Coal Creek at Dusk

 

One cool summer evening in July 1986 we went train-hunting at the mouth of Coal Creek Canyon, south of Boulder.  At this time the Rio Grande was still an independent entity.  Had I known how short-lived that situation would be, I would have shot more film!

We parked at Blue Mountain crossing and followed the track to the west. We expected the eastbound Amtrak train number 6, the California Zephyr, to pass shortly, and it didn't disappoint.

As it descended the opposite side of the canyon, I played with perspective a little-- in this shot the train appears the same size as the 135-lb rail on the closer track! During this period the Zephyr was combined with the Desert Wind east of Salt Lake, making for a pretty long train.
Soon the train had negotiated the curves across the mouth of the canyon and was approaching us on the south slope.
 A pair of F40PH locomotives, standard Amtrak power of the time, had the train in hand.  Both wore the Phase III stripes.
The cars wore a mixture of paint phases (II and III).  Here the coaches are followed by the lounge and diner.  Sleepers are to the rear.

 

As the tail of the train trundles past, my cousin and his family try (too late) to get out of the shot.  Not to worry, though, since now I can razz him about the scruffy beard...

  Note: all the above photos were updated on 2/22/2010.

Studying my photos, I have determined the consist, which was as follows:
  • Power (F40PH's 358 & 316, both painted Heritage 3)
  • Baggage car #1216, fluted, in H3
  • Baggage car, unknown #, smooth-sided, in H3
  • High-level (ex-ATSF) coach/dorm, unknown #, in H3
  • Sleeper, unknown #, in H3
  • Coach, unknown #, in H3
  • Coach, unknown #, in H2
  • Coach, unknown #, in H3
  • Sightseer Lounge, unknown #, in H2
  • Diner, unknown #, in H3
  • Coach, unknown #, in H3
  • Sleeper, unknown #, in H3
  • Coach, unknown #, in H2
  • Sleeper  # 32050, in H2

A little more information on Amtrak operations during this period:

East of Salt Lake City, the train was a combination of 3 different trains-- the CZ, the Desert  Wind (SLC - Los Angeles), and the Pioneer (SLC - Seattle).  Some cars from the other two trains ran through to/from Chicago, making for an elongated Zephyr.  Compare photos from the 1980s to contemporary scenes and the difference in train length is obvious.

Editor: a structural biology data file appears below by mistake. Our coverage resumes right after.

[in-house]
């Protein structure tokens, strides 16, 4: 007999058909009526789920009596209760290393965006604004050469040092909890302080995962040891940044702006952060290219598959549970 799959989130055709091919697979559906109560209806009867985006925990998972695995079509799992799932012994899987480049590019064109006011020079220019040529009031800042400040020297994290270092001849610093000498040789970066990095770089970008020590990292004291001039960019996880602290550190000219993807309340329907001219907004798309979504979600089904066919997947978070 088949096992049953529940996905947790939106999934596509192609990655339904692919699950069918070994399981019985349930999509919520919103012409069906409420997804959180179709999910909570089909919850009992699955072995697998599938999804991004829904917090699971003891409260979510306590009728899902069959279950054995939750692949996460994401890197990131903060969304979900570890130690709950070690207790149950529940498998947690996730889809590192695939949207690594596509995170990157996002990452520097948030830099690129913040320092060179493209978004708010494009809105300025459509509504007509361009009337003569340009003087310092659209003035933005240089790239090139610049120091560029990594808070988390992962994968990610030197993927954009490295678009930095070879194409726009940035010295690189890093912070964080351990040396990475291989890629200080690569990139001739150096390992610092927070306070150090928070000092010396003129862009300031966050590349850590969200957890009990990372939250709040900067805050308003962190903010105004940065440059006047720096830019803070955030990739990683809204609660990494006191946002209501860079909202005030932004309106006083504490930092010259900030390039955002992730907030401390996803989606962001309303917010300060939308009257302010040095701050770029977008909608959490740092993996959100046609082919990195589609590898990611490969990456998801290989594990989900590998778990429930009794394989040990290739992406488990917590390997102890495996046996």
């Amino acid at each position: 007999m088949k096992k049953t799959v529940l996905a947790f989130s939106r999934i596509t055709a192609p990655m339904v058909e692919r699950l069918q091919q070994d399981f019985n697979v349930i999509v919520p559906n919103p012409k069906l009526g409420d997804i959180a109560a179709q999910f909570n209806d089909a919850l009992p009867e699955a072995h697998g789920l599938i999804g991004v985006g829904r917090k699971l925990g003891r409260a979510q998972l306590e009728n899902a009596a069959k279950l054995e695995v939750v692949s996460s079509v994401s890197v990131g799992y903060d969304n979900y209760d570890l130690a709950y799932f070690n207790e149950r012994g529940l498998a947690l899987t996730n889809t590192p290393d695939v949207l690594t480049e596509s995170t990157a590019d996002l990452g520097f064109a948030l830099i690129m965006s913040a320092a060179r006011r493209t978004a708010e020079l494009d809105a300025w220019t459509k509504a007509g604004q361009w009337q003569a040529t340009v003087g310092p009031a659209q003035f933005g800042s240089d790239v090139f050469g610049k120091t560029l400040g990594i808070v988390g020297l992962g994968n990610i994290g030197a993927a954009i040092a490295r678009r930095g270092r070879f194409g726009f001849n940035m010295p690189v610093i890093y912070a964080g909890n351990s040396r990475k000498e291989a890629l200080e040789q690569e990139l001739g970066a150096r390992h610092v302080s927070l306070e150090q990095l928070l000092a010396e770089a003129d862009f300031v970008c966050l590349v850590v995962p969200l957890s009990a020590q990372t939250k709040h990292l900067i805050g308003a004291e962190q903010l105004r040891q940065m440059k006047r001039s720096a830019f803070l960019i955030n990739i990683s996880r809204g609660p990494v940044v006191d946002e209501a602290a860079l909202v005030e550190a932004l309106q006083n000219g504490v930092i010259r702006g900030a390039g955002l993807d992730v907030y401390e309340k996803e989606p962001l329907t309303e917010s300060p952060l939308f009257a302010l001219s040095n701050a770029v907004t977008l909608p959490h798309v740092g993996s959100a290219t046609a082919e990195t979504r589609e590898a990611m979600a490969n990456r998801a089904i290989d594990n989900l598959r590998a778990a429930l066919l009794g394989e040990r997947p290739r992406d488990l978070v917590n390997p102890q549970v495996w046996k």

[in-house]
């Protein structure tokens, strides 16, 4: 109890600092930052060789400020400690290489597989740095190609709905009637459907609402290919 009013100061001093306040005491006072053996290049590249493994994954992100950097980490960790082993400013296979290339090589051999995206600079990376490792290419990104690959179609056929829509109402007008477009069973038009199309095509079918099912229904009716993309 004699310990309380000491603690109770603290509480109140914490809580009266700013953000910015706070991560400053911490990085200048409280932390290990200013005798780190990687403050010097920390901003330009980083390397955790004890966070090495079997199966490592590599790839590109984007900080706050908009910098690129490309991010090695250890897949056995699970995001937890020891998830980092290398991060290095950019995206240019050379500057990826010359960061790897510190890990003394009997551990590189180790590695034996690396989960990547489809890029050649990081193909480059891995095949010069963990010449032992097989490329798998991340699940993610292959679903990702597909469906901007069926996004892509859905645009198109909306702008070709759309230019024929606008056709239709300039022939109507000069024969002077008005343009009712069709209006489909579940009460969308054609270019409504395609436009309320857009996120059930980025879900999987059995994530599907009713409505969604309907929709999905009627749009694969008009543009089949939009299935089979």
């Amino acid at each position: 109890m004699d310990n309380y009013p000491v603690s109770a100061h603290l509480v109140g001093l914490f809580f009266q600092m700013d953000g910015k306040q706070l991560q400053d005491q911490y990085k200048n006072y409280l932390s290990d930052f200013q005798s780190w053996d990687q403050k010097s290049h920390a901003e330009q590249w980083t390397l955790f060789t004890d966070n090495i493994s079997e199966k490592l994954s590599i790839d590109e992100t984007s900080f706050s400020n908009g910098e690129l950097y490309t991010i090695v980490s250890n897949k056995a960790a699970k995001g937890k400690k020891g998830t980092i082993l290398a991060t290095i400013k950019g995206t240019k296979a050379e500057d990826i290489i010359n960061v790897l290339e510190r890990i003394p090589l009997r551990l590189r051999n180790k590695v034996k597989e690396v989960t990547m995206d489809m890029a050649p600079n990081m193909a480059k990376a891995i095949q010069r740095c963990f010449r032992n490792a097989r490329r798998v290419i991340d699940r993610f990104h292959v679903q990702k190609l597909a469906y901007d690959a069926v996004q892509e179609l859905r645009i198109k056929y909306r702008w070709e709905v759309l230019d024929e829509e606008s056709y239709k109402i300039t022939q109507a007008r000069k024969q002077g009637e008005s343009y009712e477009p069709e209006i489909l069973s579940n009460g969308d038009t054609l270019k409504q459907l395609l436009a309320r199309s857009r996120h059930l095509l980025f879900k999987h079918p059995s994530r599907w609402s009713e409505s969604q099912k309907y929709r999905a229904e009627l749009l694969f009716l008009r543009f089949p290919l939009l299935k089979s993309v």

In my photos above, in all likelihood, all cars behind the diner came off the Pioneer and Desert Wind.  Both of those routes were discontinued in 1997.


After Amtrak had gone round the bend, we continued up the line to a point where the tracks pass through a cut just east of the bridge.  We had heard a westbound train announce its presence from the direction of Rocky, so we set up to wait for it.

Train No. 101, a westbound hotshot consisting primarily of piggyback trailers, was powered by a quartet of SD40T-2 "tunnel motors".  By now it was dusk and the light was pretty chancy.  The front end of the train was filled out with RBL cars carrying Coors beer to customers west of the Rockies.  Eight sixty-foot insulated cars... that's a lotta beer...
Number 5348 was the lead unit.  Sadly, it was wrecked at Pando on Tennessee Pass, along with sister No. 5370 on Nov. 22, 1994. Even using ASA200 film it was hard not to get motion blur.
See what I mean about the dim light? Here's the trailing unit.  I can't read its number, unfortunately.
As the train wound past us and up the opposite side of the valley, we got a good broadside look at the power climbing the grade toward tunnel 1.  As the tail end went past, I saw my very first FRED on a D&RGW train. It caught me off-guard and I didn't get a shot of it. Cabooses had been phased out in October 1985 on this line, but I hadn't been in the area train-chasing during that interval. 

By now it was getting pretty dark, but we heard yet another train coming up from Denver, so we waited around. Shortly train 103, a long manifest train, rumbled past.  It had a lone SD45 shoving on the rear. But this train didn't completely disappear-- it stopped with the tail end hanging out of tunnel 1.  I now know that this is the practice when westbound trains enter the siding at Plainview, to keep from fouling the grade crossing for extended periods. Anyway, we ended up walking all the way up the grade to the rear of the train, kinda studying things. We were smart enough not to attempt something stupid like actually climbing up on the helper unit, but we were close enough to feel the heat and smell the oil.  Nothing happened, and it being now completely dark we decided to head back to the cars at Blue Mountain.  That's a long hike in the dark, by the way, with a dog and a baby along!


It has been over 20 years since that night, yet I can still remember all the sensations and experiences, such as the way the velvety leaves stuck to our socks! The rails are still there, but it's all Union Pacific now, and tunnel motors are a thing of the past, as is the Rio Grande.  Thank God for memory, and for Kodak...


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James R. Griffin.  All rights reserved.